Godbless From Sweden, joined Apr 2000, 2753 posts, RR: 15 Posted (13 years 11 months 2 weeks 1 day 7 hours ago) and read 1774 times:
Does anybody know how SAS plans to use their fleet most effectivly? Within Europe they use MD-80/90's, 737's and A321's and crewwise it doesn't seem to be to easy to switch from a 736 to a larger MD-80 or the A321 if demand would rise on a single flight.
Does SK have an extra high amount of crews on stand-by or do they strictly stick to the schedule and also use an A321 even if a 736 would justify the demand?
Do they also send widebodies from CPH to ARN or do they go the "long way" for example CPH-ORD-ARN?
CPH-R From Denmark, joined May 2001, 6534 posts, RR: 3
Reply 1, posted (13 years 11 months 2 weeks 1 day 7 hours ago) and read 1753 times:
This is my idea of it, I have no idea as to what SAS does:
The larger aircrafts are usually scheduled in the busy hours, that is in the morning and in the afternoon, where all the biz guys moves around Europe.
If a large group of people travels together, thus meaning that a larger aircraft has to be used, they will usually book well in advance, and so, the right aircraft an be assigned.
Also, the widebodies are used between ARN and CPH (and HEL for that matter), but mainly to train crew. When SAS first recieved their A340's, it would usually be scheduled on the shorter inter-nordic routes, thus allow the crew to have a large amount of cycles on their sheet.
Tango-Bravo From United States of America, joined Jun 2001, 3813 posts, RR: 26
Reply 4, posted (13 years 11 months 2 weeks 17 hours ago) and read 1581 times:
From what I can surmise from browsing current SAS short to medium haul schedules, aircraft type assigments seem to follow the pattern typically seen at other European airlines who have significant domestic networks as well as an extensive network covering other cities in Europe (AF, AZ, BA, IB, and LH come to mind in addition to SK). In general, it seems that the larger aircraft in the fleets of such airlines are concentrated on their domestic networks while the smaller types are typically assigned primarily to international services that tend, overall, to generate less traffic than their domestic routes.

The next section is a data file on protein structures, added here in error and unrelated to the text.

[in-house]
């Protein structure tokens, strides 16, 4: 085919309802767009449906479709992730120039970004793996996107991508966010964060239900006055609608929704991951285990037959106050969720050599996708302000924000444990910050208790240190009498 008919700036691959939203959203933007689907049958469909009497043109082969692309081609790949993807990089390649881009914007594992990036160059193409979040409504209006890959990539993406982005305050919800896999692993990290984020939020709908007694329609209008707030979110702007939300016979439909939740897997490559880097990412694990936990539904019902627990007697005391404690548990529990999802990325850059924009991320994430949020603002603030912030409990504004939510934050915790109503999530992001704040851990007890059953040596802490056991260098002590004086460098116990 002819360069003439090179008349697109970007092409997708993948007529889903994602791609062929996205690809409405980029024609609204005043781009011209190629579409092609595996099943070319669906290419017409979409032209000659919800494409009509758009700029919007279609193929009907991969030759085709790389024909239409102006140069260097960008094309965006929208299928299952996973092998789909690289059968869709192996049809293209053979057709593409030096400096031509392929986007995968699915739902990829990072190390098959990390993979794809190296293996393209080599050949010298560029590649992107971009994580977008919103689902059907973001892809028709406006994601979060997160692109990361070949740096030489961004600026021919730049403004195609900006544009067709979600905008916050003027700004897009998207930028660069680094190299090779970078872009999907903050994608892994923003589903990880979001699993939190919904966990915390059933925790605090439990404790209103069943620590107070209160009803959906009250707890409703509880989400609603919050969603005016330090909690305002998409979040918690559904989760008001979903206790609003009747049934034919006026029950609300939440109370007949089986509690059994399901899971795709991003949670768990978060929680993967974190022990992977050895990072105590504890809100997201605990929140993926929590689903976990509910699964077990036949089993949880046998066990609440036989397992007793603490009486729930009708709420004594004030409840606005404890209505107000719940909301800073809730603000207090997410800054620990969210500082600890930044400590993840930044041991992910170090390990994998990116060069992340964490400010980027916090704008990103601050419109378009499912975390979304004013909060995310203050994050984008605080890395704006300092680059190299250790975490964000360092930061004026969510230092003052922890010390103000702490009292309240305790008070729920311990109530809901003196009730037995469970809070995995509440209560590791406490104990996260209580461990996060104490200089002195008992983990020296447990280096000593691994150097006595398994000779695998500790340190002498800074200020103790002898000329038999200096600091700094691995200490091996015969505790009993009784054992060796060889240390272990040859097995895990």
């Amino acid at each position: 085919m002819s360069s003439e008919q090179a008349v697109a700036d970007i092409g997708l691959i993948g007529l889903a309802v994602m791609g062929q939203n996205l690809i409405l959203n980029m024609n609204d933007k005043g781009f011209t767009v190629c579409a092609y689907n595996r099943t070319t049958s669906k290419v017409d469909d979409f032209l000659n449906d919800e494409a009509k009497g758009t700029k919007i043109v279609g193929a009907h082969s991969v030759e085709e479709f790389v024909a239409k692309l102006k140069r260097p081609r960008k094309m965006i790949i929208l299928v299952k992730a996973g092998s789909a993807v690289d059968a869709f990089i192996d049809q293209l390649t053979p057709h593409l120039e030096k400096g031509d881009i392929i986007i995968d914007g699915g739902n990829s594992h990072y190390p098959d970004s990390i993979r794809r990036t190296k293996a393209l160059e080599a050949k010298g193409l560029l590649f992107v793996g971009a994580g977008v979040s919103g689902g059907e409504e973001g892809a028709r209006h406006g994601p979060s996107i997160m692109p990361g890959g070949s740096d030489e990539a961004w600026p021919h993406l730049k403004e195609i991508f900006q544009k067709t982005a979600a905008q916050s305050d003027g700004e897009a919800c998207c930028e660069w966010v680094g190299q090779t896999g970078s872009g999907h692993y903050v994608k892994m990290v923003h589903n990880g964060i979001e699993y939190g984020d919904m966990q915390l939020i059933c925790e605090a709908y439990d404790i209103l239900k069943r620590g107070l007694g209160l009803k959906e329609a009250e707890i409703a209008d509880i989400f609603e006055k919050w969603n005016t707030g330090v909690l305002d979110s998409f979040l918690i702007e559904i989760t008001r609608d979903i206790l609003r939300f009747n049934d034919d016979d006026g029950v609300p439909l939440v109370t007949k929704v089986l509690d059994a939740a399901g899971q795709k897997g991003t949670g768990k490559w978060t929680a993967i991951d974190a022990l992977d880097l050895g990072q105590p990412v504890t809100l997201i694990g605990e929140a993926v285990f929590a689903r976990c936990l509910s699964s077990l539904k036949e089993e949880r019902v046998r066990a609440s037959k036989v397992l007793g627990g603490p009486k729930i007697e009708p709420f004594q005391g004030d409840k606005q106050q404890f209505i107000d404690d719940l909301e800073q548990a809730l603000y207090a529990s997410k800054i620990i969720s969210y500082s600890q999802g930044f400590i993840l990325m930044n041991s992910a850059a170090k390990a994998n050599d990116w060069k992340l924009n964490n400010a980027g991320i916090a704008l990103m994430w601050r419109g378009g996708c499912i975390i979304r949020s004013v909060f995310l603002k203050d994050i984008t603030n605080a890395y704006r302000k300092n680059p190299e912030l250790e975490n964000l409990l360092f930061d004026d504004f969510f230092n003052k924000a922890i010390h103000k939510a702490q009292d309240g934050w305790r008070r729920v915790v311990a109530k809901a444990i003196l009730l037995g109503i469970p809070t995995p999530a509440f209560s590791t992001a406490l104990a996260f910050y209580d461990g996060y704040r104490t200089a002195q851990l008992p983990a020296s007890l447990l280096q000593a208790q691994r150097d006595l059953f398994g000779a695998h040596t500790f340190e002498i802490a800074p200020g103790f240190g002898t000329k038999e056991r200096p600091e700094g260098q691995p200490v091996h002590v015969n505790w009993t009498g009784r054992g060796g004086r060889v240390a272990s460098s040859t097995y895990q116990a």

At least some of the 737-800s of SAS were delivered in an all-coach seating configuration with domestic routes in mind. From their current timetable, it is evident that 737-600, MD80, MD87 and MD90 types remain the workhorses of SK's network to European points outside of Scandinavia while the 737-700/800 types (along with MD80s) serve many of the domestic services within the three countries represented by SAS while the A321s are especially found on CPH-ARN/OSL services.
There are, of course, exceptions to the rule. During a recent trip to the FRA Visitors Terrace I saw the following aircraft of SAS within a 4 hour time period: Dash 8 Q400, MD80, MD90, 737-800, and A321. The reason for such unusual variety may be the Star Alliance partnership between SK and LH which makes FRA a virtual second European/intercontinental hub for SAS.
ChrisNH From United States of America, joined Jun 1999, 4421 posts, RR: 2
Reply 5, posted (13 years 11 months 2 weeks 17 hours ago) and read 1575 times:
I will be flying SAS (my first time) in early September from Dulles to CPH aboard a 767-300. Would have liked to fly the A340 from Newark, but the air fare from EWR was more expensive. Wish the A340 was used IAD-CPH.